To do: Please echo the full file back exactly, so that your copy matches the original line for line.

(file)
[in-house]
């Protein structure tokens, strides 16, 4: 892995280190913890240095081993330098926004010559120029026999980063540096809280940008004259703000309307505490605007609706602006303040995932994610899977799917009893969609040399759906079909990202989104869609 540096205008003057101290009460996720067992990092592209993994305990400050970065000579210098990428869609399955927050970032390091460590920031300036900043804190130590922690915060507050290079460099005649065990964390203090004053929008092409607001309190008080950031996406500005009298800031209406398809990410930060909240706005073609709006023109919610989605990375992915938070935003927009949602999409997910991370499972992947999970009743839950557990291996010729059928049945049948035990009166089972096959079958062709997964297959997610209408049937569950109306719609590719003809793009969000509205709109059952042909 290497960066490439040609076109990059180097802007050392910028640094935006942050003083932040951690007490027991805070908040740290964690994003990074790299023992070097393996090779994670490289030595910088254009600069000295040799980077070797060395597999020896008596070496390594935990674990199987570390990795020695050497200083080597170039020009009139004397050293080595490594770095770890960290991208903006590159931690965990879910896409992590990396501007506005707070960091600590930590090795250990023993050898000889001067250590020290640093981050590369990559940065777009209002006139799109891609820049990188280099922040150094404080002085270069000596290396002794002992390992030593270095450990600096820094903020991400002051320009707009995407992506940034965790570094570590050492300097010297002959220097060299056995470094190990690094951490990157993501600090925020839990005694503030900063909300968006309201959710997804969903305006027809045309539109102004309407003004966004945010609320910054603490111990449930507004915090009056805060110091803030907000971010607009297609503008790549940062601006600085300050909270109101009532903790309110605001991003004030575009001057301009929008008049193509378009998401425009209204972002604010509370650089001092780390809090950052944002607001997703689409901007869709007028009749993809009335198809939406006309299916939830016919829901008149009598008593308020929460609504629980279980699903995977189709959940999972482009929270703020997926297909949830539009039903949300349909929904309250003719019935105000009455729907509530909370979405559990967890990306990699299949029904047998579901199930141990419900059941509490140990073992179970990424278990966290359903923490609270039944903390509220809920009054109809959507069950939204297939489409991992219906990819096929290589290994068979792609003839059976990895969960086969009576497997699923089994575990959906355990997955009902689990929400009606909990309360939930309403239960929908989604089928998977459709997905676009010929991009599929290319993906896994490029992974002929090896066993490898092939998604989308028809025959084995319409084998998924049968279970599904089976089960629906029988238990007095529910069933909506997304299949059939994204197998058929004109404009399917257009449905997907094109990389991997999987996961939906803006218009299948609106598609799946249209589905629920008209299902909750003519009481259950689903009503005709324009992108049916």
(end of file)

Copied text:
[in-house]
């Protein structure tokens, strides 16, 4: 892995280190913890240095081993330098926004010559120029026999980063540096809280940008004259703000309307505490605007609706602006303040995932994610899977799917009893969609040399759906079909990202989104869609 540096205008003057101290009460996720067992990092592209993994305990400050970065000579210098990428869609399955927050970032390091460590920031300036900043804190130590922690915060507050290079460099005649065990964390203090004053929008092409607001309190008080950031996406500005009298800031209406398809990410930060909240706005073609709006023109919610989605990375992915938070935003927009949602999409997910991370499972992947999970009743839950557990291996010729059928049945049948035990009166089972096959079958062709997964297959997610209408049937569950109306719609590719003809793009969000509205709109059952042909 290497960066490439040609076109990059180097802007050392910028640094935006942050003083932040951690007490027991805070908040740290964690994003990074790299023992070097393996090779994670490289030595910088254009600069000295040799980077070797060395597999020896008596070496390594935990674990199987570390990795020695050497200083080597170039020009009139004397050293080595490594770095770890960290991208903006590159931690965990879910896409992590990396501007506005707070960091600590930590090795250990023993050898000889001067250590020290640093981050590369990559940065777009209002006139799109891609820049990188280099922040150094404080002085270069000596290396002794002992390992030593270095450990600096820094903020991400002051320009707009995407992506940034965790570094570590050492300097010297002959220097060299056995470094190990690094951490990157993501600090925020839990005694503030900063909300968006309201959710997804969903305006027809045309539109102004309407003004966004945010609320910054603490111990449930507004915090009056805060110091803030907000971010607009297609503008790549940062601006600085300050909270109101009532903790309110605001991003004030575009001057301009929008008049193509378009998401425009209204972002604010509370650089001092780390809090950052944002607001997703689409901007869709007028009749993809009335198809939406006309299916939830016919829901008149009598008593308020929460609504629980279980699903995977189709959940999972482009929270703020997926297909949830539009039903949300349909929904309250003719019935105000009455729907509530909370979405559990967890990306990699299949029904047998579901199930141990419900059941509490140990073992179970990424278990966290359903923490609270039944903390509220809920009054109809959507069950939204297939489409991992219906990819096929290589290994068979792609003839059976990895969960086969009576497997699923089994575990959906355990997955009902689990929400009606909990309360939930309403239960929908989604089928998977459709997905676009010929991009599929290319993906896994490029992974002929090896066993490898092939998604989308028809025959084995319409084998998924049968279970599904089976089960629906029988238990007095529910069933909506997304299949059939994204197998058929004109404009399917257009449905997907094109990389991997999987996961939906803006218009299948609106598609799946249209589905629920008209299902909750003519009481259950689903009503005709324009992108049916």